Spent part of the morning at Derby Downs with Corbin Bernsen -- and how often do you get to write a line like that? -- then wrote my video column and my Bernsen story, while researching a couple of other things along the way. And Oprah has just said she'll make her announcement at the END of her show today. So I haven't gotten to quite a few other things, from viewing the NBC Thursday comedies (saw "The Office" so far and that's it) to writing up my promised "Precious" notes. Sometime tonight, I expect. Still, here are a couple of items of interest that crossed the desk . . .
Netflix and IFC have made a new deal to stream some independent films. The word:
In a move designed to increase the reach of independent cinema, IFC Entertainment, one of the leading distributors of independent and foreign films, and Netflix, the world’s largest online movie rental service, today announced a partnership that gives Netflix U.S. rights to 53 unique titles from IFC Entertainment. Through this agreement select titles from IFC Entertainment’s eclectic library of independent films will become available to be streamed instantly to televisions and computers via the Netflix service. . . .
The deal will include 53 contemporary classic, and recent critically acclaimed titles, including English-language independents from John Sayles’ Sundance prize winner THE BROTHER FROM ANOTHER PLANET and the award-winning RETURN OF SECAUCUS SEVEN, Christopher Nolan’s first film FOLLOWING, Joe Swanberg’s NIGHTS AND WEEKENDS, James Toback's WHEN WILL I BE LOVED?, and Rebecca Miller's debut ANGELA.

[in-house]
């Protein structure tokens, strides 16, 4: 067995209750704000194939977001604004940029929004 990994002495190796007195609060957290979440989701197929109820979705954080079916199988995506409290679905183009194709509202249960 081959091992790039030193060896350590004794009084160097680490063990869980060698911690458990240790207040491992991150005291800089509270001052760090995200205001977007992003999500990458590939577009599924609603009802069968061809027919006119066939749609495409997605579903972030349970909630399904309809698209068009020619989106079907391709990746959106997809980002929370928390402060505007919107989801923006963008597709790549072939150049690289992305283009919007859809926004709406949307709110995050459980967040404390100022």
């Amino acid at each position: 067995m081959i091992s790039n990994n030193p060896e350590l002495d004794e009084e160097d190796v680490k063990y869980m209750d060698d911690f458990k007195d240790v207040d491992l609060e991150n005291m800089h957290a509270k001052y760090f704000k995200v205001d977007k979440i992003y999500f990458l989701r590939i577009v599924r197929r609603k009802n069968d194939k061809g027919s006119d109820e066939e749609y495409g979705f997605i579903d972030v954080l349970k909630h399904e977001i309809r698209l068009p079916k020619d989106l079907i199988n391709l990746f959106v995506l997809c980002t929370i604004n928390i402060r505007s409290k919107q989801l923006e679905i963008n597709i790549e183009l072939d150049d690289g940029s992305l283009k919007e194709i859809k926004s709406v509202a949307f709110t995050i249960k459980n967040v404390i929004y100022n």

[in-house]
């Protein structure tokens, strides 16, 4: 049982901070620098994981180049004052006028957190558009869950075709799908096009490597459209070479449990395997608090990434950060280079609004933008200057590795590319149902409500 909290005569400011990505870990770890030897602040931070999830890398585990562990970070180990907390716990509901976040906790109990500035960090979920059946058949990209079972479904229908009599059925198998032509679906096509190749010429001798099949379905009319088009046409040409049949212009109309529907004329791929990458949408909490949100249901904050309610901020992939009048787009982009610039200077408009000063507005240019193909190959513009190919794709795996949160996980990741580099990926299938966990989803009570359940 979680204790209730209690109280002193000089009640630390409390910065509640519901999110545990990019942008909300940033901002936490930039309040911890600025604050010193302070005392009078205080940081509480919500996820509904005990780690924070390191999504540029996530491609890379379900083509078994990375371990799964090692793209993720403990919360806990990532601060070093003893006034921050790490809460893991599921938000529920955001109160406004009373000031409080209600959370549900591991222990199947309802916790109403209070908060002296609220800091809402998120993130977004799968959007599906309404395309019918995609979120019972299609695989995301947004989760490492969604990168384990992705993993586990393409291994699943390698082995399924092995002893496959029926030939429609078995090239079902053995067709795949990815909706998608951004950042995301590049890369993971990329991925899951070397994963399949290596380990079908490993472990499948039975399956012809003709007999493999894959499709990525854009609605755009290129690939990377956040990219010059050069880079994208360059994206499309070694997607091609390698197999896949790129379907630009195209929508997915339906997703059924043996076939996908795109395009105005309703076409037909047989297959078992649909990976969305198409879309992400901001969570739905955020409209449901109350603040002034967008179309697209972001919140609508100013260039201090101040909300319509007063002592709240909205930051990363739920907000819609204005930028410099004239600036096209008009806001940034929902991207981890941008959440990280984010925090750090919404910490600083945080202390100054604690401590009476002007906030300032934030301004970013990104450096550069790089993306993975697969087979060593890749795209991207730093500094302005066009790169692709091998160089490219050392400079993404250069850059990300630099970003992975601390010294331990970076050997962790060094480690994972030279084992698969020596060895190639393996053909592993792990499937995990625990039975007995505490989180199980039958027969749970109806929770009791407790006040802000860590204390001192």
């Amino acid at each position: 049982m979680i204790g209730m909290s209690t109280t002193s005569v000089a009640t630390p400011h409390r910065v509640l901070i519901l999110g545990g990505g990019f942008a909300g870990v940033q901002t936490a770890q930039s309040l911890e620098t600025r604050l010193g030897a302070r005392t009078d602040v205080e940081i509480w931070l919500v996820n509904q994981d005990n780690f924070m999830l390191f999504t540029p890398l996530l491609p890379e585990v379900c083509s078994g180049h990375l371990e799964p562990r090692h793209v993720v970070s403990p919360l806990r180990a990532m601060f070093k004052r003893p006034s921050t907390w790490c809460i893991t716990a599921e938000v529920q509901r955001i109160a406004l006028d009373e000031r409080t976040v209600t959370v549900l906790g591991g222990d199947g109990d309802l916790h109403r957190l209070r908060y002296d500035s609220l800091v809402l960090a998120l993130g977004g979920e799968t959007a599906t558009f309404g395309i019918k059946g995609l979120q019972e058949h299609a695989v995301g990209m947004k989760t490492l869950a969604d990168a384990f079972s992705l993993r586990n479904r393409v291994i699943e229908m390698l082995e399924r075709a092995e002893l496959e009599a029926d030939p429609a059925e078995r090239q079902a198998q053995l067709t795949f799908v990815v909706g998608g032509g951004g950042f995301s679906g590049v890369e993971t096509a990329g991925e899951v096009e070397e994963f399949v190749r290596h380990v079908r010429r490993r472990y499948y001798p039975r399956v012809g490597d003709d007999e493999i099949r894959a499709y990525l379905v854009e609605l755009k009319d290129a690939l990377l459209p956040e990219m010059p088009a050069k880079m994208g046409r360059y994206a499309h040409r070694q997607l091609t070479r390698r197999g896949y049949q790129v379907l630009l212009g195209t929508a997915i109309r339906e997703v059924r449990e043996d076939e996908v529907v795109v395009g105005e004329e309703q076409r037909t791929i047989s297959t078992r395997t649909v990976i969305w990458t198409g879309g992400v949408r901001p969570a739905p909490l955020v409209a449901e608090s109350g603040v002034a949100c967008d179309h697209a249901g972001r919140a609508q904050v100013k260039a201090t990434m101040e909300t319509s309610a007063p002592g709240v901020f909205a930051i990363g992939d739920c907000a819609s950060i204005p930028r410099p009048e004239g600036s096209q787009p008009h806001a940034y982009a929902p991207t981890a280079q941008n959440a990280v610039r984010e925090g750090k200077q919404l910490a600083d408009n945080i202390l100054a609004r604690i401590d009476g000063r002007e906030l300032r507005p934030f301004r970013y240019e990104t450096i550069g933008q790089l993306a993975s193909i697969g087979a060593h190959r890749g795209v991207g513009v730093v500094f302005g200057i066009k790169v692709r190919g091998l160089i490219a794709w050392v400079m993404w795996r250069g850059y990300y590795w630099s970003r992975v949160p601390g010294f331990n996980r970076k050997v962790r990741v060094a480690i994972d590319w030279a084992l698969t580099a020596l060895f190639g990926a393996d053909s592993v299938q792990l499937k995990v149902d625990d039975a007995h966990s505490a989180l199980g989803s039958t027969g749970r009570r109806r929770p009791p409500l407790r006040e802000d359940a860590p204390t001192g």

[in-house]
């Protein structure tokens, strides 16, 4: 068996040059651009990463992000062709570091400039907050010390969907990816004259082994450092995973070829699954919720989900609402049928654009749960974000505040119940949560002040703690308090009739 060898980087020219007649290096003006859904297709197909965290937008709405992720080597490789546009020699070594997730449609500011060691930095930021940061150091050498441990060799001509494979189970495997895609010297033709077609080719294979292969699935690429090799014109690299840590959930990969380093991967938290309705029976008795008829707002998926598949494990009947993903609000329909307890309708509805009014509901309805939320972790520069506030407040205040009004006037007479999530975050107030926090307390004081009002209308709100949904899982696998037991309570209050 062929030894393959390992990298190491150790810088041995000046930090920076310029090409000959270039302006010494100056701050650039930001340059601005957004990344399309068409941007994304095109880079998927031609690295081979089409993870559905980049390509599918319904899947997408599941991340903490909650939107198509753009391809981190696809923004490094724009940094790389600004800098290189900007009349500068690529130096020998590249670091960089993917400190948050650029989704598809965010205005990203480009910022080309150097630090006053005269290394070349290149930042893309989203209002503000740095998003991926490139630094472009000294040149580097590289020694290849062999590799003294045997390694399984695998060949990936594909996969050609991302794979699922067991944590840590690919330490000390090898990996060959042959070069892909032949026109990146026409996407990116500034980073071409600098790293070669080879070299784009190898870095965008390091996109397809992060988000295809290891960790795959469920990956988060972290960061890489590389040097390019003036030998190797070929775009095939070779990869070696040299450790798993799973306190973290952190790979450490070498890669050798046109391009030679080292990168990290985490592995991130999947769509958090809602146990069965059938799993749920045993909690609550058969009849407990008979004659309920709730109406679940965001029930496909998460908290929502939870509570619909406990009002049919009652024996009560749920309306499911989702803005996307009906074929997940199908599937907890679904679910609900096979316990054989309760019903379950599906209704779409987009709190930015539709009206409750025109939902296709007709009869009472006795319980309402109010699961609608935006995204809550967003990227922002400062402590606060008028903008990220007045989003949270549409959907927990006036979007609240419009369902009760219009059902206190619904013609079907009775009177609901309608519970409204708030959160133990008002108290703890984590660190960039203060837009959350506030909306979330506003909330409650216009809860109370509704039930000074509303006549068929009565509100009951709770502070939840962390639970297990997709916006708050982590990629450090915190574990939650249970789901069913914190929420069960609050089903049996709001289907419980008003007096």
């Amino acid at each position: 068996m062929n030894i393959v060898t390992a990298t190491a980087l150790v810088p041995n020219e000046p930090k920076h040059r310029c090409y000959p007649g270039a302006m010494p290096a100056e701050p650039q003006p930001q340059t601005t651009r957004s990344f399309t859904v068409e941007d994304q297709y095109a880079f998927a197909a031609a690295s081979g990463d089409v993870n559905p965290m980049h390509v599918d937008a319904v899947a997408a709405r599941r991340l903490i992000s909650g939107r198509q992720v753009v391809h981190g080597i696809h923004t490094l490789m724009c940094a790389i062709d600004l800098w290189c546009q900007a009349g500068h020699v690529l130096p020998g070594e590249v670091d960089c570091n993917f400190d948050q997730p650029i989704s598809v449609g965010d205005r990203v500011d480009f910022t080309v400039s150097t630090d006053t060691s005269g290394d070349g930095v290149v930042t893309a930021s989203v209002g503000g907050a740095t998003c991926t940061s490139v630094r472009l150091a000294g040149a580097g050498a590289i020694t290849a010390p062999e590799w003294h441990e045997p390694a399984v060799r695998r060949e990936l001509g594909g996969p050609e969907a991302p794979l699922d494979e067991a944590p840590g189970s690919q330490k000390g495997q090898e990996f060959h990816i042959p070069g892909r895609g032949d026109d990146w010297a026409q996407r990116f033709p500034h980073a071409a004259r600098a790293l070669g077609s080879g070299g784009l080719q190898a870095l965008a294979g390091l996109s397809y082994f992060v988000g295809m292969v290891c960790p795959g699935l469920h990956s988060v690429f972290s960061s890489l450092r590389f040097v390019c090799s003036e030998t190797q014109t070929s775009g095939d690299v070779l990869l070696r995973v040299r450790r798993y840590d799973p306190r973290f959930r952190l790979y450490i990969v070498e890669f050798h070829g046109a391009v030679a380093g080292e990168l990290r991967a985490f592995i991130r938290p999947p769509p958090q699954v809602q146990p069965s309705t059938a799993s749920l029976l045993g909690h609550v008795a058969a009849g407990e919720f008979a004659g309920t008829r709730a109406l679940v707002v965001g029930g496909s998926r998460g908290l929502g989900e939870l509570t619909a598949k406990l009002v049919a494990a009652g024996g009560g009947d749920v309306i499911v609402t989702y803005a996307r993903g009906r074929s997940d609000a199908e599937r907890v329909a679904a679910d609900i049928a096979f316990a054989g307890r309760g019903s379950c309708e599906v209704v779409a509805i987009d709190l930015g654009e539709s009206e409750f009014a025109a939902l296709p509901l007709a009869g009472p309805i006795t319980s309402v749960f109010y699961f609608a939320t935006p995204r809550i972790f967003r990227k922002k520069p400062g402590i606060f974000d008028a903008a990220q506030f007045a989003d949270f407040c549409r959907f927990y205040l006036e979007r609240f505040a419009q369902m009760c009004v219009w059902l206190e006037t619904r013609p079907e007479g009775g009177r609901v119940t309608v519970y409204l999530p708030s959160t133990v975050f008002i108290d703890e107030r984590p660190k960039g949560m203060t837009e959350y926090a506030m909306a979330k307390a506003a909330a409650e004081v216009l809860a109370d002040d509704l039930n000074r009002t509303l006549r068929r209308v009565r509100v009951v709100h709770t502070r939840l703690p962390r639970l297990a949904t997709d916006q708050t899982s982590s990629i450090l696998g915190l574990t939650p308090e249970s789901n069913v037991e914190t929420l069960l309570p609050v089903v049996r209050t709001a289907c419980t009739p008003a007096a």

The library will also feature documentaries by renowned filmmaker Errol Morris, including the groundbreaking THE THIN BLUE LINE and his debut feature GATES OF HEAVEN. Joe Berlinger and Bruce Sinofsky's award-winning BROTHER'S KEEPER, and Jim Stern and Adam Del Deo's political documentary SO GOES THE NATION are also featured.
In addition, some of the most celebrated foreign language titles of recent years can be instantly streamed from Netflix, including Susanne Bier's BROTHERS, Patrice Chereau's GABRIELLE, Hirokazu Kore-Eda's Cannes prize winner NOBODY KNOWS, Lukas Moodysson's TOGETHER, Christophe Honoré’s DANS PARIS, Catherine Breillat SEX IS COMEDY, Alfonso Cuaron SOLO CON TU PAREJA, Kristian Levring THE INTENDED and Hou Hsiao Hsien’s THREE TIMES.
A reader asked not long ago when "Boondock Saints II" would be available in local theaters. Here's the skinny:
The Boondock Saints II: All Saints will be opening in Akron and Cleveland this Wednesday (November 25th) at some area theaters including Regal Montrose, University Plaza 10 and Cinemark Valley View. The film has opened to great numbers in other cities and is now expanding wider on 11/25.
The Boondock Saints II: All Saints Day is the much-anticipated sequel to the indie cult classic, The Boondock Saints. The film is the continuation of writer/director Troy Duffy’s tough, stylized cutting edge saga of the MacManus brothers (Norman Reedus, Sean Patrick Flanery). The two have been in deep hiding with their father, Il Duce (Billy Connolly), in the quiet valleys of Ireland, far removed from their former vigilante lives. When word comes that a beloved priest has been killed by sinister forces from deep within the mob, the brothers return to Boston to mount a violent and bloody crusade to bring justice to those responsible. With a new partner in crime (Clifton Collins Jr., Star Trek) and a sexy FBI operative (Julie Benz, TV's “Dexter”) hot on their trail…the Saints are back.
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